According to Wikipedia, ‘Ambush marketing’ is defined as ‘a marketing campaign that takes place around an event but does not involve payment of a sponsorship fee to this event.’ In South Africa, ambush marketing is a crime. Or more specifically one can violate the ‘Contravention of Merchandise Marks Act.’
On Monday, Denmark and the Netherlands squared off in the World Cup, with the Dutch taking a 2-0 win. Prior to the game, a group of 30+ women entered the game with red and white outfits… skirts, sweaters and scarves. Not long after getting to their seats, they started disrobing, until all 30+ ended up with the same orange dress on, bearing the name of a Dutch brewery – Bavaria. All the women were rounded up and questioned, with two being charged and arrested.
Budweiser is the official FIFA sponsor, but in protecting its marks, did they just draw MORE attention to this marketing stunt? My initial thought was that this was an independent group of women that just wanted to show their bodies team loyalty, but when I saw the video of what they wore into the game, I started to become suspicious that they knew they might not have gotten if they were just wearing the orange dresses. Bavaria is said to be helping the women, insisting that these were promotional items that many other women wore that day.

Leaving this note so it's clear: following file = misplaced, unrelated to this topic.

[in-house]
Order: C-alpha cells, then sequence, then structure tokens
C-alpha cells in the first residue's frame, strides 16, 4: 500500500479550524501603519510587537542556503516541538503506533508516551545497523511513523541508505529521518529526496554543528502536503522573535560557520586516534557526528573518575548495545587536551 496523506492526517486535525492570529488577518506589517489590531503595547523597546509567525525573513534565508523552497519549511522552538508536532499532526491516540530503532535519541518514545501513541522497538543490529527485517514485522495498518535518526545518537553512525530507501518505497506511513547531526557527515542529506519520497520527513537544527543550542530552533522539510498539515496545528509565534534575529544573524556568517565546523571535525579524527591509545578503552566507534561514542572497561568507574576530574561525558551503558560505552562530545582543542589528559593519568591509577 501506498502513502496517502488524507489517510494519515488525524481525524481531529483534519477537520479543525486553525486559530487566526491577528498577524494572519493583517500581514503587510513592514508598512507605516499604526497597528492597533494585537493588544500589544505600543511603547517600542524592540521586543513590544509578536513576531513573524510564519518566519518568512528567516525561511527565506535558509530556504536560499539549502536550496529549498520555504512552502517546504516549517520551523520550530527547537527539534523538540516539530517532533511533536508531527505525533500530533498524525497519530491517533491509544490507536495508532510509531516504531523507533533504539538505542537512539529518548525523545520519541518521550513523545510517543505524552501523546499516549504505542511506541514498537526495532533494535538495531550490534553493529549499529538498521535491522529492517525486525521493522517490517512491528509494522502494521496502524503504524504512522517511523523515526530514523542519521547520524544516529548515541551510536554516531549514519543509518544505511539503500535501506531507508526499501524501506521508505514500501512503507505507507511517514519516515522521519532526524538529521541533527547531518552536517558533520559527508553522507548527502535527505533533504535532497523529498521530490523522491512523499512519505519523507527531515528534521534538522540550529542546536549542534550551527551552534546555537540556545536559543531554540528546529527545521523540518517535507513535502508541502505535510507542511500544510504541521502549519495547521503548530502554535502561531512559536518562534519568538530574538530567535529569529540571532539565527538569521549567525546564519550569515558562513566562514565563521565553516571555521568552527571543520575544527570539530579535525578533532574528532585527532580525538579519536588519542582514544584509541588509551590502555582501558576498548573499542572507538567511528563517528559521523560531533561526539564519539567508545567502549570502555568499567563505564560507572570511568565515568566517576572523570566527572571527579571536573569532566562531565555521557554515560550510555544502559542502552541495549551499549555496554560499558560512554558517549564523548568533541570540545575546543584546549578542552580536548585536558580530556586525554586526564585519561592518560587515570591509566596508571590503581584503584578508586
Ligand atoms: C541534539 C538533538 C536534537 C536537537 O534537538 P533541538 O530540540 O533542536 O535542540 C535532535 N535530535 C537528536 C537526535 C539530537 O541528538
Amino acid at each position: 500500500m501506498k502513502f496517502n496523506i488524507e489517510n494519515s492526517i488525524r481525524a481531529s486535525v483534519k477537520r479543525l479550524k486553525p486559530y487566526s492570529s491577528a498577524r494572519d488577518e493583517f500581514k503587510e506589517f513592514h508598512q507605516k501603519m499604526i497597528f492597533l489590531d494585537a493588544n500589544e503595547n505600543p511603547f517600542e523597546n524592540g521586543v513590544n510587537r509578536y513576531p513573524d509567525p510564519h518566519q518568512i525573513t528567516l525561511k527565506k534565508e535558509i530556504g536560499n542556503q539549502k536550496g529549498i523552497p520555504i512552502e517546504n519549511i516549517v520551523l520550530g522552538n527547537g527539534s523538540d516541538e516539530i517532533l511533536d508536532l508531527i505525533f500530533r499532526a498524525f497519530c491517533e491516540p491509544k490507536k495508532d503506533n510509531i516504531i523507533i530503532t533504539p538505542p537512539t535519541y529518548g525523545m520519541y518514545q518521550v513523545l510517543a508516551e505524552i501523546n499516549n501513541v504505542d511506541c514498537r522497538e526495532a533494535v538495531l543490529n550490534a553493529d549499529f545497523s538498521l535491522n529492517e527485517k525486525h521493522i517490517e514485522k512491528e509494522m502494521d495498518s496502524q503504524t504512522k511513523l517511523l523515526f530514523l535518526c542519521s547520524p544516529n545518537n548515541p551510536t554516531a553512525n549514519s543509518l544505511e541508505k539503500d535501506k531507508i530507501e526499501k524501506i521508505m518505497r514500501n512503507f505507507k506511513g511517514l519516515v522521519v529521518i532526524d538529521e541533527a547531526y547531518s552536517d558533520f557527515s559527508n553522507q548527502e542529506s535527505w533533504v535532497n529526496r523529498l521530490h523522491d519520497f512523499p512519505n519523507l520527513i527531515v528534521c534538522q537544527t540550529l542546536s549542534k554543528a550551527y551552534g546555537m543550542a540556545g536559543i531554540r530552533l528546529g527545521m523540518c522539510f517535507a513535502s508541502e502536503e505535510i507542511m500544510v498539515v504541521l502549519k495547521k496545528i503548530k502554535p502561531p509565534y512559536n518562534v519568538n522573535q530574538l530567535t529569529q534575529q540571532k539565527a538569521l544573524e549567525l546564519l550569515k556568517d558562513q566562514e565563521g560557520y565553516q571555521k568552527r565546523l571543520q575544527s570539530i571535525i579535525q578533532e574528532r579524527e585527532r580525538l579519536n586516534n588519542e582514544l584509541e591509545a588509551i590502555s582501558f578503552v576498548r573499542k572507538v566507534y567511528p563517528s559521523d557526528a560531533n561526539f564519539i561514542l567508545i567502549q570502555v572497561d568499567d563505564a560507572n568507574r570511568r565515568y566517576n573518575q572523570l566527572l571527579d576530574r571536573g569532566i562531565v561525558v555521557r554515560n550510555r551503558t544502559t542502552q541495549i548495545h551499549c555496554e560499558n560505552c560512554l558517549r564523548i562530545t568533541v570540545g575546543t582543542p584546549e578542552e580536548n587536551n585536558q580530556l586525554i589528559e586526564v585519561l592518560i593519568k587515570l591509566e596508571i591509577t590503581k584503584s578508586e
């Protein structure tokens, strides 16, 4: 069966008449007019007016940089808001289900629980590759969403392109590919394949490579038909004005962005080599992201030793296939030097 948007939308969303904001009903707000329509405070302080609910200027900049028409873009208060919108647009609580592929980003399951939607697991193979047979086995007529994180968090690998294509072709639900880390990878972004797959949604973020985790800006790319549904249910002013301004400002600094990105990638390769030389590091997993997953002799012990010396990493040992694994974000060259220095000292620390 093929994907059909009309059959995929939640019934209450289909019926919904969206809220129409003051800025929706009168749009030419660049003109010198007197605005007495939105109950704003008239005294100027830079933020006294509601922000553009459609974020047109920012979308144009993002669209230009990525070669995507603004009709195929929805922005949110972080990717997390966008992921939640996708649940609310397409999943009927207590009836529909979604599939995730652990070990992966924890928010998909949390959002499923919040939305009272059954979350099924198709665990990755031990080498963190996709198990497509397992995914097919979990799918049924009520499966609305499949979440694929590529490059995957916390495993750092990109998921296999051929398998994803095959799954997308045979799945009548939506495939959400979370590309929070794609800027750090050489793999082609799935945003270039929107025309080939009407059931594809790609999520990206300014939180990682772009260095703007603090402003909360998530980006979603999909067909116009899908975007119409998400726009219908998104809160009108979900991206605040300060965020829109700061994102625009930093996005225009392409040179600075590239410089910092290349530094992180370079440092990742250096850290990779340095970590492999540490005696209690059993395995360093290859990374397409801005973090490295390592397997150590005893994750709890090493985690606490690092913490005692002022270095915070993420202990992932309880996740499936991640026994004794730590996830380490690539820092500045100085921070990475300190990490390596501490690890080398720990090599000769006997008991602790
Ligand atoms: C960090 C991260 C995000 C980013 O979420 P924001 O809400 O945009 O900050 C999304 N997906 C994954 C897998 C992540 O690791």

Ambush marketing is a continuing concern for many large sports events. We heard much about the USOCs many rules for athletes and their non-Olympic sponsors. FIFA is no different. They alledgedly sent out hundreds of letters to Federations, governmental organizations and companies warning them about infringing on the rights of official sponsors of the World Cup. Whether or not Bavaria knowingly infringed on those rights, the fact remains that had FIFA not rounded up all the women, and had South African authorities not pressed charges, this would be a non-story.
Which brings me to my question. What is the best way for organizations to handle ambush marketing? Filing lawsuits and in this case removing ticket-holding fans from the game seems to be counter-productive. The offending brand has gotten more publicity than they would have gotten from 30+ orange-dress wearing fans. My guess is that less than 1,000 people would have seen the group, seen the logo on the dresses, AND remembered what the brand was. Now it is an international story.
My suggestion would be to gather information and evidence, but wait to file any lawsuits until well after the tournament is over. Right now, there is an enormous amount of media attention focused on South Africa. Little will go unnoticed there, so why not wait until after the Final, when journalists have returned to their home countries, the thousands of tourists have dispersed, and it’s possible that getting restitution would not become an international story.
What do you think? Did FIFA/South Africa handle this situation well? Was there anything they should have done differently? How should sporting events handle these issues in the future so as not to bring even more attention to suspected brands?